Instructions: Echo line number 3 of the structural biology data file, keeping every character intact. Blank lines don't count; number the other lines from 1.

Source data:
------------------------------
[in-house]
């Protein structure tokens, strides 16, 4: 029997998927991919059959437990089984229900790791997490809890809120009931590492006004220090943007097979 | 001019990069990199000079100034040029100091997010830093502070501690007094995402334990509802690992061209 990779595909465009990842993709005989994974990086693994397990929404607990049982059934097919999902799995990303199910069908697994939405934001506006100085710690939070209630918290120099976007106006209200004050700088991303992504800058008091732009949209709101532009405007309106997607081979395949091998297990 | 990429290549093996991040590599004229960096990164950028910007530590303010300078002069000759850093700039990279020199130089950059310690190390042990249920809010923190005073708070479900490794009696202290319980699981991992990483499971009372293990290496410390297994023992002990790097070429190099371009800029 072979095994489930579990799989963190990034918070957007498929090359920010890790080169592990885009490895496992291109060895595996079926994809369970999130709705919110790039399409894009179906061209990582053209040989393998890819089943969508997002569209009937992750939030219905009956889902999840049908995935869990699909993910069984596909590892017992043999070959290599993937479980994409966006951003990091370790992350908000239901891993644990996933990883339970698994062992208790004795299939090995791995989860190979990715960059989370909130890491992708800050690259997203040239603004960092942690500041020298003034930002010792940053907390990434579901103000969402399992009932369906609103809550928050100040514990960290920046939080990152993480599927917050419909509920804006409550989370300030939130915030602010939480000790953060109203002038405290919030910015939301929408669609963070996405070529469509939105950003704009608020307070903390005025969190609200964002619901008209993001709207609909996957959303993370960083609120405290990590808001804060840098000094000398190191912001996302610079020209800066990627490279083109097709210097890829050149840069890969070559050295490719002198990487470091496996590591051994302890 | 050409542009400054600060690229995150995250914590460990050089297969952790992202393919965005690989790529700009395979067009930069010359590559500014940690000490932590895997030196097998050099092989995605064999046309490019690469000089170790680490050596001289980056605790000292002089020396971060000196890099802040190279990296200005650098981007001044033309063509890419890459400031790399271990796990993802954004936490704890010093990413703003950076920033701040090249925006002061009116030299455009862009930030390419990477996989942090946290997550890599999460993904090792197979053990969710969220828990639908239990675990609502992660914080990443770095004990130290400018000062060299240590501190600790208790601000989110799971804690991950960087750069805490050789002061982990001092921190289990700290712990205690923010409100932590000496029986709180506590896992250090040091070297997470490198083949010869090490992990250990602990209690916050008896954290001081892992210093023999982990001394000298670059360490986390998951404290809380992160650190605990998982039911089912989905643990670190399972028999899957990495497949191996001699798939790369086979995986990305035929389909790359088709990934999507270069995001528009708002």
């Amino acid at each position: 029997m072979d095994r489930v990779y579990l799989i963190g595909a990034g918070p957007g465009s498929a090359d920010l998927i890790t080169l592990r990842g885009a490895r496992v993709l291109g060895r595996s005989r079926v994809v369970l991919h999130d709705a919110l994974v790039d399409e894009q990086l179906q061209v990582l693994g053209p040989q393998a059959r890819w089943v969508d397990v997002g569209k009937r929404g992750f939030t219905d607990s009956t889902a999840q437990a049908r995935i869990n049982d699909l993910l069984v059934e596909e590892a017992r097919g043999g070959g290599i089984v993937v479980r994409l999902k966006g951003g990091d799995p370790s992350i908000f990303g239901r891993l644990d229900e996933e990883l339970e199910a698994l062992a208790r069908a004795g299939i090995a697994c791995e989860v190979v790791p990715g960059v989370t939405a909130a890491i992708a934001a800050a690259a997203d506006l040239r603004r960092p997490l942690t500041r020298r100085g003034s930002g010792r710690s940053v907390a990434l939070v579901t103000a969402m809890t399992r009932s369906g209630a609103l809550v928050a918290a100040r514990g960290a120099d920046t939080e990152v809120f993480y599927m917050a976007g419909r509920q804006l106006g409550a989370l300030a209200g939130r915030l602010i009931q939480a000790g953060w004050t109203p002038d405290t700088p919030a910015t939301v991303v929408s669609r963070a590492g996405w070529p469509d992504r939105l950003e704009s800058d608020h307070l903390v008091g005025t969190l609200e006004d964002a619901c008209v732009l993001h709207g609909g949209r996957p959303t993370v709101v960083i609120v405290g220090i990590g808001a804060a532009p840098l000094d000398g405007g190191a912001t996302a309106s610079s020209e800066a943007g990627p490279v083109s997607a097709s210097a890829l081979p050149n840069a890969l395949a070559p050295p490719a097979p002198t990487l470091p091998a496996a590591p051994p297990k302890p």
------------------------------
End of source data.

């Amino acid at each position: 029997m072979d095994r489930v990779y579990l799989i963190g595909a990034g918070p957007g465009s498929a090359d920010l998927i890790t080169l592990r990842g885009a490895r496992v993709l291109g060895r595996s005989r079926v994809v369970l991919h999130d709705a919110l994974v790039d399409e894009q990086l179906q061209v990582l693994g053209p040989q393998a059959r890819w089943v969508d397990v997002g569209k009937r929404g992750f939030t219905d607990s009956t889902a999840q437990a049908r995935i869990n049982d699909l993910l069984v059934e596909e590892a017992r097919g043999g070959g290599i089984v993937v479980r994409l999902k966006g951003g990091d799995p370790s992350i908000f990303g239901r891993l644990d229900e996933e990883l339970e199910a698994l062992a208790r069908a004795g299939i090995a697994c791995e989860v190979v790791p990715g960059v989370t939405a909130a890491i992708a934001a800050a690259a997203d506006l040239r603004r960092p997490l942690t500041r020298r100085g003034s930002g010792r710690s940053v907390a990434l939070v579901t103000a969402m809890t399992r009932s369906g209630a609103l809550v928050a918290a100040r514990g960290a120099d920046t939080e990152v809120f993480y599927m917050a976007g419909r509920q804006l106006g409550a989370l300030a209200g939130r915030l602010i009931q939480a000790g953060w004050t109203p002038d405290t700088p919030a910015t939301v991303v929408s669609r963070a590492g996405w070529p469509d992504r939105l950003e704009s800058d608020h307070l903390v008091g005025t969190l609200e006004d964002a619901c008209v732009l993001h709207g609909g949209r996957p959303t993370v709101v960083i609120v405290g220090i990590g808001a804060a532009p840098l000094d000398g405007g190191a912001t996302a309106s610079s020209e800066a943007g990627p490279v083109s997607a097709s210097a890829l081979p050149n840069a890969l395949a070559p050295p490719a097979p002198t990487l470091p091998a496996a590591p051994p297990k302890p």